PS from the PA – December 2022

Hamilton DermatologyNews

Do you ever get those rough, dry patches on your face that just don’t seem to go away? Or chronic irritation around the borders of your lips? Well, that may be a sign of chronic sun damage and precancers, also known as actinic keratosis (AKs). It is a very common diagnosis, especially in patients ages 30 and up. They show up most commonly on sun exposed areas of the face, chest, neck, and hands. I always like to say to my patients that the skin remembers everything! So, all the UV exposure that occurred in adolescence will eventually catch up to us. It is recommended to treat AKs as some of them will go on to become skin cancers such as basal cell or squamous cell carcinoma. The winter months, like all other treatments that require downtime and limited sun exposure, is the perfect time to do field therapy treatment!

Many of our patients know the dreaded liquid nitrogen canister. That cold, stinging, burning sensation is hard to forget! We use that to treat the discrete AKs we see on exam in the office. However, when there are greater than 15 AKs in one body area or there is significant sun damage, we recommend treating the entire area, calling it field therapy. I would like to highlight a few of our favorite options that can be done both in the office and at home!

The two that we do at our office include TCA chemical peels and PDTs. A LOT can be said about the mechanisms of both, but I will just cover the basics. Trichloroacetic acid (TCA) is a chemical that gets applied to the skin. During the procedure, patients will feel burning and stinging, then have a week of peeling. Typically, this treatment is covered under insurance with the added cosmetic benefit of helping with skin texture. Photodynamic therapy (PDT) utilizes ameluz, a chemical that targets sun damaged areas. After application, either done at home the night before or in the office, the treatment area gets activated by red light. There can be the addition of lasers for an additional cost. Recovery on this one is probably the worst as there is pain and swelling. Also 48 hours of zero light exposure at all. However, the results are often the prettiest cosmetically.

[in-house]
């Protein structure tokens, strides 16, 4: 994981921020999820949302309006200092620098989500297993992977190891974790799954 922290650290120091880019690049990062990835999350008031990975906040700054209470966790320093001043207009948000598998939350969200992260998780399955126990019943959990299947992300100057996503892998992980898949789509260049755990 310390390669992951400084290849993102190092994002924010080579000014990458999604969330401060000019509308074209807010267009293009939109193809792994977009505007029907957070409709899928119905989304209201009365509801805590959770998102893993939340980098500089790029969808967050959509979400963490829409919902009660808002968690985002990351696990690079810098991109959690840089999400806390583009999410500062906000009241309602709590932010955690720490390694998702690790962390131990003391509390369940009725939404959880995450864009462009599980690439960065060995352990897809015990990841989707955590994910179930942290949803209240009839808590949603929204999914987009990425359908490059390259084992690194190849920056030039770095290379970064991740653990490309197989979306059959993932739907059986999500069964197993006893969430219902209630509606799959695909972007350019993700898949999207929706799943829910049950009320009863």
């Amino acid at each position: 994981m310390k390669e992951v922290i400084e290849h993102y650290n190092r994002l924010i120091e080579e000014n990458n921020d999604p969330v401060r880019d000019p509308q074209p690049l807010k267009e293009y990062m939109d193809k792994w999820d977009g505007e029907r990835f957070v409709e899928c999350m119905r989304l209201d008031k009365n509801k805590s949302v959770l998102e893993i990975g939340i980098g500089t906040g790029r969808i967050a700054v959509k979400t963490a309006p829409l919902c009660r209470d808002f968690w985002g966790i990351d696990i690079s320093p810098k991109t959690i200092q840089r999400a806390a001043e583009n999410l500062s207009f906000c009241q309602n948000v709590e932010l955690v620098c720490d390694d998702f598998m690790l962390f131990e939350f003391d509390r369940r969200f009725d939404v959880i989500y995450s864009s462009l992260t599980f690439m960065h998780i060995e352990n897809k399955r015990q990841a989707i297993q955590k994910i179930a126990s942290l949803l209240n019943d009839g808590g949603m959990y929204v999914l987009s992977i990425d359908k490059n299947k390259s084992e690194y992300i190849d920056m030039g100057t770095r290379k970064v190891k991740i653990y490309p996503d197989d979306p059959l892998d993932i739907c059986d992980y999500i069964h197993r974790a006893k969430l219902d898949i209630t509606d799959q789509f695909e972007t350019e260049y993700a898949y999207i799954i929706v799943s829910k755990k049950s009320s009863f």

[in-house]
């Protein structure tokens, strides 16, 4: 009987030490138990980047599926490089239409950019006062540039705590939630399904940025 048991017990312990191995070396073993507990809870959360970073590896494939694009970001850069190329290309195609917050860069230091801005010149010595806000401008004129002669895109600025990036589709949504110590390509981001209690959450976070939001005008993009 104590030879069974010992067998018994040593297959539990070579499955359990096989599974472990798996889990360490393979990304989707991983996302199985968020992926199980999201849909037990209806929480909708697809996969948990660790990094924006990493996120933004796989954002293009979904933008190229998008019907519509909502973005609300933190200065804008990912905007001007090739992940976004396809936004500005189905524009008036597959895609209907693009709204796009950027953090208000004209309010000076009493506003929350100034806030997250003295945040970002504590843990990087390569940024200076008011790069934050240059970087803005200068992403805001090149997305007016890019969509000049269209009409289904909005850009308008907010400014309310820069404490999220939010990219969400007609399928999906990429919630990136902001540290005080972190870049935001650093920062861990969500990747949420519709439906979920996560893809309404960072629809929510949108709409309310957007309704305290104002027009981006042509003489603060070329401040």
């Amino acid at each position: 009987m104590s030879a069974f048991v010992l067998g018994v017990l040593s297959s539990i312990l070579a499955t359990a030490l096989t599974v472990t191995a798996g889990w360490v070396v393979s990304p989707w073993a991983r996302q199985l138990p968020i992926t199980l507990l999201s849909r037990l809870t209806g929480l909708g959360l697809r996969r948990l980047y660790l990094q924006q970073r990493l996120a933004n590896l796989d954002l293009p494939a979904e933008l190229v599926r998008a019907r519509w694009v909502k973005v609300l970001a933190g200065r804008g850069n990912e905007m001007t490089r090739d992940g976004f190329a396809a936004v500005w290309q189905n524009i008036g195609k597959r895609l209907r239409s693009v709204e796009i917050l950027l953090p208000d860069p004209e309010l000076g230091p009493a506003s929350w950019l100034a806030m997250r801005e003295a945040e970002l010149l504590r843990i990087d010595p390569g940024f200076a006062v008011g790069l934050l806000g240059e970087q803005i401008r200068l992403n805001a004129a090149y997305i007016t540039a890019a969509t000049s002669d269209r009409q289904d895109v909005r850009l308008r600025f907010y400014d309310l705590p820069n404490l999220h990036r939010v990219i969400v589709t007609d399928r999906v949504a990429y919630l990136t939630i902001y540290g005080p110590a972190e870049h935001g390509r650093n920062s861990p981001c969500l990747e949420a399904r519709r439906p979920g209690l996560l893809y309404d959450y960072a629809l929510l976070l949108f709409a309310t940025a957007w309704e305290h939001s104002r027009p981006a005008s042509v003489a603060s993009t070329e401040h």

Home options include a compound of fluorouracil, a topical chemotherapy agent, and calcipotriene, vitamin D. The typical regimen for this is applying the cream twice a day for four days, then sometimes repeating it in a month. The fluorouracil will target precancerous areas, activating them to become red and crusty. The calcipotriene allows the medication to penetrate deeper and be a more effective treatment during a shorter period. Downtime is typically about a week, but the benefit of doing home therapy is doing the treatment on your own schedule.

All the options can be overwhelming, but Dr. Hamilton and I are happy to help with the decision-making during body checks. Call the office to schedule yours today! We are doing our yearly Christmas product sale, so all Hamilton Dermascience products are 20% during the month of December. Give the gift of fabulous skincare this holiday season!

As a reminder, our office will be closed for the holidays from December 24 until the 3rd of January.

Happy Holidays from everyone at Hamilton Dermatology!

Madison Hamilton, MMS, PA-C

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